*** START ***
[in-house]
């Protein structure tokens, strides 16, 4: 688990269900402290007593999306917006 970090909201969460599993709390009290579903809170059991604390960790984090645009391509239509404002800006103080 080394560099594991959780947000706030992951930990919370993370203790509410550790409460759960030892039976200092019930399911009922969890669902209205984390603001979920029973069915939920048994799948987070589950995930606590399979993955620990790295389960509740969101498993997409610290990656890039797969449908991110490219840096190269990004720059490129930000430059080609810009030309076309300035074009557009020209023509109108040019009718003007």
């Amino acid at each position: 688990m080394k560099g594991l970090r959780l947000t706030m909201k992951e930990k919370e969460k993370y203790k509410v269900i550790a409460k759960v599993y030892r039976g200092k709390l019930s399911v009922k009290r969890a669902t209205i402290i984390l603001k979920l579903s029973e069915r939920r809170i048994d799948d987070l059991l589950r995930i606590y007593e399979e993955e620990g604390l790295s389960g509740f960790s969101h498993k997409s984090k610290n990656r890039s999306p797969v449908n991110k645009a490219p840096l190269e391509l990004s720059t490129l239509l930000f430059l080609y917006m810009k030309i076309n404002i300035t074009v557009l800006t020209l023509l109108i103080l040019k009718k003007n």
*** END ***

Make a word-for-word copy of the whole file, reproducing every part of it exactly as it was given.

[in-house]
């Protein structure tokens, strides 16, 4: 688990269900402290007593999306917006 970090909201969460599993709390009290579903809170059991604390960790984090645009391509239509404002800006103080 080394560099594991959780947000706030992951930990919370993370203790509410550790409460759960030892039976200092019930399911009922969890669902209205984390603001979920029973069915939920048994799948987070589950995930606590399979993955620990790295389960509740969101498993997409610290990656890039797969449908991110490219840096190269990004720059490129930000430059080609810009030309076309300035074009557009020209023509109108040019009718003007």
């Amino acid at each position: 688990m080394k560099g594991l970090r959780l947000t706030m909201k992951e930990k919370e969460k993370y203790k509410v269900i550790a409460k759960v599993y030892r039976g200092k709390l019930s399911v009922k009290r969890a669902t209205i402290i984390l603001k979920l579903s029973e069915r939920r809170i048994d799948d987070l059991l589950r995930i606590y007593e399979e993955e620990g604390l790295s389960g509740f960790s969101h498993k997409s984090k610290n990656r890039s999306p797969v449908n991110k645009a490219p840096l190269e391509l990004s720059t490129l239509l930000f430059l080609y917006m810009k030309i076309n404002i300035t074009v557009l800006t020209l023509l109108i103080l040019k009718k003007n």